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J Agric Food Chem. 2005 Jun 29;53(13):5313-25.

Influence of incorporated wild Solanum genomes on potato properties in terms of starch nanostructure and glycoalkaloid content.

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1
Department of Applied Chemistry and Microbiology, University of Helsinki, Finland. tiina.vaananen@helsinki.fi

Erratum in

  • J Agric Food Chem. 2006 Jun 14;54(12):4496-7.

Abstract

Interspecific somatic hybrids produced by protoplast fusion between two wild Solanum species (S. acaule, acl; S. brevidens, brd) and cultivated potato Solanum tuberosum (tbr) were analyzed in terms of the starch nanometer-range structure and glycoalkaloid (GA) contents. The crystallinity of starch granules, the average size of starch crystallites, and the lamellar distances were obtained from tuber samples using wide-angle and small-angle X-ray scattering methods. These measurements showed that incorporation of wild genomes from either nontuberous (brd) or tuberous (acl) Solanum species caused no significant modifications of the nanostructure of potato starch. In contrast, the GA profiles of the hybrids, which were analyzed by LC-ESI-MS in both tuber and foliage samples, differed considerably from those of cultivated potato. Regardless of the low total tuber GA concentrations (approximately 9 mg/100 g of fresh weight), the somatic hybrids contained GAs not detected in the parental species. A high proportion of spirotype GAs consisting of 5,6-dihydrogenated aglycons, for example, alpha-tomatine and tomatidine bound with solatriose, and chacotriose were found in the hybrids. In conclusion, the foliage of interspecific hybrids contained a higher variation in the structures of GAs than did the tubers.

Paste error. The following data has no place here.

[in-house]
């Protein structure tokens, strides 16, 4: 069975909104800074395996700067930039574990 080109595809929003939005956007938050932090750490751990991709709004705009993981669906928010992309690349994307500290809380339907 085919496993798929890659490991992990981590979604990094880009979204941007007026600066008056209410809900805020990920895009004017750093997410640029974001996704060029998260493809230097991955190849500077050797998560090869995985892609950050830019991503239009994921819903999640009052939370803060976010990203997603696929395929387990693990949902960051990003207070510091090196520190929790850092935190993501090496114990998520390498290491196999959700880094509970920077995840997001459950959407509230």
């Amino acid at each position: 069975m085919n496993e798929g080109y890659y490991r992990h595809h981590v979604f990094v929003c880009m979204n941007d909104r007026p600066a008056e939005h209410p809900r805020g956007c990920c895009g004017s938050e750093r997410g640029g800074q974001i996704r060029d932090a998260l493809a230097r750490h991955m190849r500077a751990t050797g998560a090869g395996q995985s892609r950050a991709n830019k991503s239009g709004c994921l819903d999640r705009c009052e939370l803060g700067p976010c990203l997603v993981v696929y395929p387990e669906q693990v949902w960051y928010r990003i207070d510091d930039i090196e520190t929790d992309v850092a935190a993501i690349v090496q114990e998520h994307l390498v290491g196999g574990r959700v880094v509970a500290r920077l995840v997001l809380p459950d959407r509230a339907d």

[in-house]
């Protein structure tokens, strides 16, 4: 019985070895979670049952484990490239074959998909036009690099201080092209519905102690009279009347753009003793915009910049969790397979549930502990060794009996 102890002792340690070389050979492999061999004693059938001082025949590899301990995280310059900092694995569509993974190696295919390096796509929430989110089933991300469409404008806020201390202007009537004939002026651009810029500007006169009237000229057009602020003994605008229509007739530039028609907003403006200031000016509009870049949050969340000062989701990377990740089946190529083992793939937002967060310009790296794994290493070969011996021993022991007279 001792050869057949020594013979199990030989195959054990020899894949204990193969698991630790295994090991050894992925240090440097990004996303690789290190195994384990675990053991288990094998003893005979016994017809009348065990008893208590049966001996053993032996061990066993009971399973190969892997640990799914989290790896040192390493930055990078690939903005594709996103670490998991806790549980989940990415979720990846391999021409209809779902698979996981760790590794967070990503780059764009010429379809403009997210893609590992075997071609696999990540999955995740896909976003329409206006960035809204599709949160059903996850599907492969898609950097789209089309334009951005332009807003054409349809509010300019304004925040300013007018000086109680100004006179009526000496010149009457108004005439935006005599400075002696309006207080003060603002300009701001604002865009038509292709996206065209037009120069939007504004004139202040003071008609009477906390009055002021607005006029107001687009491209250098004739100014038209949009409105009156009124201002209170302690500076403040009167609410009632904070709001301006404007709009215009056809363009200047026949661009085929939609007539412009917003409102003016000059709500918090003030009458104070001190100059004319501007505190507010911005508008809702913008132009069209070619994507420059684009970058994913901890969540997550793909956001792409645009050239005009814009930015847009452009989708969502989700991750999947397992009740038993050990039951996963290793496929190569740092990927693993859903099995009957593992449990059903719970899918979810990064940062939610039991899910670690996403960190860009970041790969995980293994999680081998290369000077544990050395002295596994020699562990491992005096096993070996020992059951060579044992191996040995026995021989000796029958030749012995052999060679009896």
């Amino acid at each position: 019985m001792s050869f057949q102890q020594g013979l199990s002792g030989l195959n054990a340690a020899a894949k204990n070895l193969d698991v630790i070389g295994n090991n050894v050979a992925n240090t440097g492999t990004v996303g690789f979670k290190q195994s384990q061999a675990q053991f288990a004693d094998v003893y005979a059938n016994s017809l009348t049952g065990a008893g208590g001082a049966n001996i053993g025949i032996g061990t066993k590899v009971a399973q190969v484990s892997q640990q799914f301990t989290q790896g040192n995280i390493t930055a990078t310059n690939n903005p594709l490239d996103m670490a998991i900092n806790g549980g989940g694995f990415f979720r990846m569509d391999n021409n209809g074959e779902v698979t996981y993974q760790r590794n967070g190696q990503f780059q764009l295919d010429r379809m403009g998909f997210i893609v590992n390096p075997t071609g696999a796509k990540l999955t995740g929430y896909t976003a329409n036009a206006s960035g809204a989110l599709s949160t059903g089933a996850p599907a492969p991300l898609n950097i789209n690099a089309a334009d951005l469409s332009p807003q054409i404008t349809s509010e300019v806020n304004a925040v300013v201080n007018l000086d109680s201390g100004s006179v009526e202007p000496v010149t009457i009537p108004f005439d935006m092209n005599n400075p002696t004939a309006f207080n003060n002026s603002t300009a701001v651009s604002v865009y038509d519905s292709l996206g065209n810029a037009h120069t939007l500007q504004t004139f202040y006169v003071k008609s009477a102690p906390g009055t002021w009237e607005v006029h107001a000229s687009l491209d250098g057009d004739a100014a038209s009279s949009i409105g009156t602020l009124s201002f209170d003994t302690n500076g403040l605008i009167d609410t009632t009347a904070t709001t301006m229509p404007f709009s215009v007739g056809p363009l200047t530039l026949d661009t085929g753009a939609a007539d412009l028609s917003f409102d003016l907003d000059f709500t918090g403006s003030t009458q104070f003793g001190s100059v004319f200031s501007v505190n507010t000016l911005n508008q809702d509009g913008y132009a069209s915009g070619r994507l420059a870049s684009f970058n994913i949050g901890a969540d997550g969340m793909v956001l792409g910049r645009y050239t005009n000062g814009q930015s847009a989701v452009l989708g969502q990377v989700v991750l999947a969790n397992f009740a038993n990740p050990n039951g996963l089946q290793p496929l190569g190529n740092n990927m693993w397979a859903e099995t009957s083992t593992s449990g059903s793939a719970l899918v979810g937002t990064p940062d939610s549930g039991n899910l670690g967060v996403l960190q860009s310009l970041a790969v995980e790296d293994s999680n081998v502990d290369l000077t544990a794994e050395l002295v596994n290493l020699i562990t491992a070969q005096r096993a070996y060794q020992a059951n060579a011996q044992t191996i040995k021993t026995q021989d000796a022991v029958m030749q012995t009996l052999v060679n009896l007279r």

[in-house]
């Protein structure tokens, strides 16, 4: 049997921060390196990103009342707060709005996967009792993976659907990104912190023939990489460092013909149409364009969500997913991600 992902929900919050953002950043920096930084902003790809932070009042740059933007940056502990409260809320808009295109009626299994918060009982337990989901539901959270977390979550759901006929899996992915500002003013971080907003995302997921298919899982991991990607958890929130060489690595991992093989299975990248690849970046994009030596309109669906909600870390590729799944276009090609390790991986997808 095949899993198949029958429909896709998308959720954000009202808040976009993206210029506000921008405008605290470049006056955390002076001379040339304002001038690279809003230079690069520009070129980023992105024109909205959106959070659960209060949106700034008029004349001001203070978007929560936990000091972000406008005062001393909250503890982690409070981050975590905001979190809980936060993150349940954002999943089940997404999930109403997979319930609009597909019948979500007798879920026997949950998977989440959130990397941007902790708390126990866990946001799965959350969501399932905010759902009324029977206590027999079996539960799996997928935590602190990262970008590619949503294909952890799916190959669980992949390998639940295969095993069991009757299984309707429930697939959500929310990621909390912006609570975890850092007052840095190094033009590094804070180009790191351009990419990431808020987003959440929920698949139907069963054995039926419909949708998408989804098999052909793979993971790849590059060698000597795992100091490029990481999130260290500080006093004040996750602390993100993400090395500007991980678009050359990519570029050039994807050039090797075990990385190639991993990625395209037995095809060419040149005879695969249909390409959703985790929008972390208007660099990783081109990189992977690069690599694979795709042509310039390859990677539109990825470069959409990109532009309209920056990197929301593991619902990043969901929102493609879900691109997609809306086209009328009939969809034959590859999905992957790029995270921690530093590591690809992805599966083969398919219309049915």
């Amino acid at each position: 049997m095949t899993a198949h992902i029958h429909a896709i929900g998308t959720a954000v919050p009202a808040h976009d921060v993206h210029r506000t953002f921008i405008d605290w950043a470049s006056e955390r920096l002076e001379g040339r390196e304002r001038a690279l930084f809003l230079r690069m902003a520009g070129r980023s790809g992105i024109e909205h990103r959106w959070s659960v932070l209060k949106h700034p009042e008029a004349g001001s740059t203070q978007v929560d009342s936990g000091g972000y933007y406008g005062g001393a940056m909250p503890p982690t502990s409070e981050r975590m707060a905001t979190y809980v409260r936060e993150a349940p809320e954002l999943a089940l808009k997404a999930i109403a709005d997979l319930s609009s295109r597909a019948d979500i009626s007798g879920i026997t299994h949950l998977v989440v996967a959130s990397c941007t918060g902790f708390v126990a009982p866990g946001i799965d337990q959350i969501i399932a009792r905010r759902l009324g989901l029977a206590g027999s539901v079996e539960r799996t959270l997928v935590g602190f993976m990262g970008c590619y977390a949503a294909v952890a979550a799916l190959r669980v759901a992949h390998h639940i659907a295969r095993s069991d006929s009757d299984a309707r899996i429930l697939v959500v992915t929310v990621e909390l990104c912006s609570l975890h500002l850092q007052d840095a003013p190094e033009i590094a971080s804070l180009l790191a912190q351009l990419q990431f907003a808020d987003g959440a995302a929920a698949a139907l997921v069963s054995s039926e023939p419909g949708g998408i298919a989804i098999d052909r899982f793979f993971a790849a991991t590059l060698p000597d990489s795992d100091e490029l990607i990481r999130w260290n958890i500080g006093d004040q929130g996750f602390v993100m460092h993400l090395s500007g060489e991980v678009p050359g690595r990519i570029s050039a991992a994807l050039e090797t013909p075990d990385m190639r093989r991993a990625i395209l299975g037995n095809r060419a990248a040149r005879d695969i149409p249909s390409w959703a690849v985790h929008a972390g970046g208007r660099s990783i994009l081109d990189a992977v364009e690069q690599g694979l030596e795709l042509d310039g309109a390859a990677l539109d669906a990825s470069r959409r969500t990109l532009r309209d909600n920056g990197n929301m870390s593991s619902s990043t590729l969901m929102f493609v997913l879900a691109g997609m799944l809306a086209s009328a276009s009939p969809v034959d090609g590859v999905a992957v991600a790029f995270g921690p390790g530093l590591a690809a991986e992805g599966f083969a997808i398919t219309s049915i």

PMID:
15969512
DOI:
10.1021/jf0501342
[Indexed for MEDLINE]

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